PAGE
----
Today the ship will be at sea. Donita is feeling better and want to explore the ship. Sandra is reading the daily newspaper to her.
Sandra: Tonight is formal dress. We have to wear
cocktail dresses or formals. Captain Rolf Draper
will give a champagne toast party before dinner.
Donita: I’d like to take a class or play some
games. What is there to do today?
Sandra: Here’s the paper, if you want to “check it
Donita: O.K. There’s a cooking demonstration,
bingo games, a port and shopping talk, movie, and
another lecture. Tonight the dancers are
presenting a show at 8:30. What do you want to
Sandra: I’d like to do it all!
Donita: (Laughing.) We can try! I would like to
make a hair appointment in the beauty shop for
Sandra: We should do that first; a lot of the
women will have the same idea.
Donita: (Still reading.) This is interesting: The
nautical term of the day is “Scuttlebutt”
Sandra: What does that mean?
Donita: The cask of drinking water on ships was
called a” scuttlebutt” and since sailors
exchanged gossip when they gathered at the
scuttlebutt for a drink of water, it became U.S.
Navy slang for rumors or gossip. A butt was the
wooden cask which held liquids, and to scuttle is
to drill a hole for tapping a cask.
Sandra: Anything else of interest?
Donita: Yes, there’s going to be a 5K walk around
the deck to raise money for the Cancer
foundation. Each participant will receive a
wristband and a t-shirt. More detail will be
delivered to the staterooms.
Sandra: I’d like to do that! It would be amazing
to find a cure for cancer.
Donita: I hope we see it in our life-time. Are you
ready to go?
Sandra: Yes. I have my purse, key, sun-tan lotion
The women make appointments in the beauty shop, go to the
library, sit by the pool and read until it is time to attend a
lecture about the next port; the ship will visit, St. Thomas,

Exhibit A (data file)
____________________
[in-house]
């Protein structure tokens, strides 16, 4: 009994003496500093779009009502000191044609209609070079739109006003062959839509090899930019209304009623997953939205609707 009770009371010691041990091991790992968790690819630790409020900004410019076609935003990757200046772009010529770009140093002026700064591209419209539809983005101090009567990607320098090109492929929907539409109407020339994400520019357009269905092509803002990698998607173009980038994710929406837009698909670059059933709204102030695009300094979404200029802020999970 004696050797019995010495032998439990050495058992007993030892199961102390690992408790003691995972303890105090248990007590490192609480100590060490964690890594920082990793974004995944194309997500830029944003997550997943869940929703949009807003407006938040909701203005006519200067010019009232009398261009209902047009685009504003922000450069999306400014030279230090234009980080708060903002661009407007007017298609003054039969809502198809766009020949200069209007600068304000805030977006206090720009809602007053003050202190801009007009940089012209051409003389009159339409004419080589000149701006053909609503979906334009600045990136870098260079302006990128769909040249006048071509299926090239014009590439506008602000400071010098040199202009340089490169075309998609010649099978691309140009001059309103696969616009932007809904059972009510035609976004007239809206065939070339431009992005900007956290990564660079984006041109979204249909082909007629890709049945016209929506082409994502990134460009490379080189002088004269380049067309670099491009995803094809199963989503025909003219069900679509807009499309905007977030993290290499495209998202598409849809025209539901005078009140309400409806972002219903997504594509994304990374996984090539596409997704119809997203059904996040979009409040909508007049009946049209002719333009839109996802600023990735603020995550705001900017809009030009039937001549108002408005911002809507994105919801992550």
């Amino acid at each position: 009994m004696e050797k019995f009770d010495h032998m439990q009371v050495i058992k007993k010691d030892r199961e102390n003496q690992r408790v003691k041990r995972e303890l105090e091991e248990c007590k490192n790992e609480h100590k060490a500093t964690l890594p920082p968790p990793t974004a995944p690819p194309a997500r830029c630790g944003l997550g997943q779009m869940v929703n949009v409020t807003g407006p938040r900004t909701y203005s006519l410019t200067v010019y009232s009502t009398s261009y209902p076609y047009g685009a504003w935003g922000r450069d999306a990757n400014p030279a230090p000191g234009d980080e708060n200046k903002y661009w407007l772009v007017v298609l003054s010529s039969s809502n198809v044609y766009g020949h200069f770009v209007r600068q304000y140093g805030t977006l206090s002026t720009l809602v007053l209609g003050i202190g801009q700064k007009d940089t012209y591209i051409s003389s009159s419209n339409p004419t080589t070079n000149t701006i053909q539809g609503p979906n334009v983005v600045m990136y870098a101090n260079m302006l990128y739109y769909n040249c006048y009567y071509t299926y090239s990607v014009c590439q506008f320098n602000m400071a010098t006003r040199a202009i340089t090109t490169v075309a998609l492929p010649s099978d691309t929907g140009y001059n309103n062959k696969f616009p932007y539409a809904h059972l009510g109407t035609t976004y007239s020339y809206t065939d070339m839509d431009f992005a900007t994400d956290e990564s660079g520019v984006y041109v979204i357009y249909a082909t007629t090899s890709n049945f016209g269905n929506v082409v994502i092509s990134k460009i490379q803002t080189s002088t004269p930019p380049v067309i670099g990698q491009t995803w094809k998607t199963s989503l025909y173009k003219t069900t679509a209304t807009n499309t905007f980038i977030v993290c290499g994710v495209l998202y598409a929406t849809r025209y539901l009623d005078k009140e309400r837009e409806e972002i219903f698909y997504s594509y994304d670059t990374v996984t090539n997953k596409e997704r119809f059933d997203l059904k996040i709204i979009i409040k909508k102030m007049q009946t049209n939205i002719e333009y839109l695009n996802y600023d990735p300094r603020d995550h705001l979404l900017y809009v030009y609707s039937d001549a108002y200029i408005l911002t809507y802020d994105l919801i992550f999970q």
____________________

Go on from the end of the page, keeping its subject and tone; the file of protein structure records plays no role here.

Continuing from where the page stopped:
Lecturer: Good morning, everyone! Today, I would
like to tell you some interesting facts about
St Thomas. I will be happy to take questions
from you at any time. (Points to map.) In 1593,
Sir Francis Drake stopped at St. Thomas and St.
John on his way to attack the Spanish at San
Juan. Can anyone suggest a reason he wanted to
Passenger: To get more provisions?
Lecturer: That is certainly a very good reason. Food
grew in abundance in the islands and water from
inland streams was very clean. Sailors were
beginning to understand the relationship between
eating citrus fruits to avoid scurvy.
Passenger: Is that the disease when the teeth could
Lecturer: Well, the symptoms are gum swelling,
bleeding and loose teeth. There can also be
internal bleeding, fractures, and weight loss. It
is a fatal disease.
Passenger: Isn’t it fortunate that people don’t get
that disease anymore?
Lecturer: Actually, it still exists. Babies who are
fed only cow’s milk during the first year of life
are at great risk. Elderly people who eat toast
and tea are also at risk. Then there are also
disadvantaged people who can not afford to buy
foods high in vitamin C.
Passenger: Just one more question, please, when was
this discovered? I mean, is this an ancient
Lecturer: That’s a very good question. As far as
medical records show, scurvy was first described
in 1541 by a Dutch physician. He thought it was
an infectious disease. Before then, a French
explorer learned of a cure from Native Americans
in Canada to cure the disease by boiling water
with needles from Pine trees.
Passengers: And it worked?
Lecturer: Yes, it did. Another interesting thing I
want to tell you, and then we’ll get back to the
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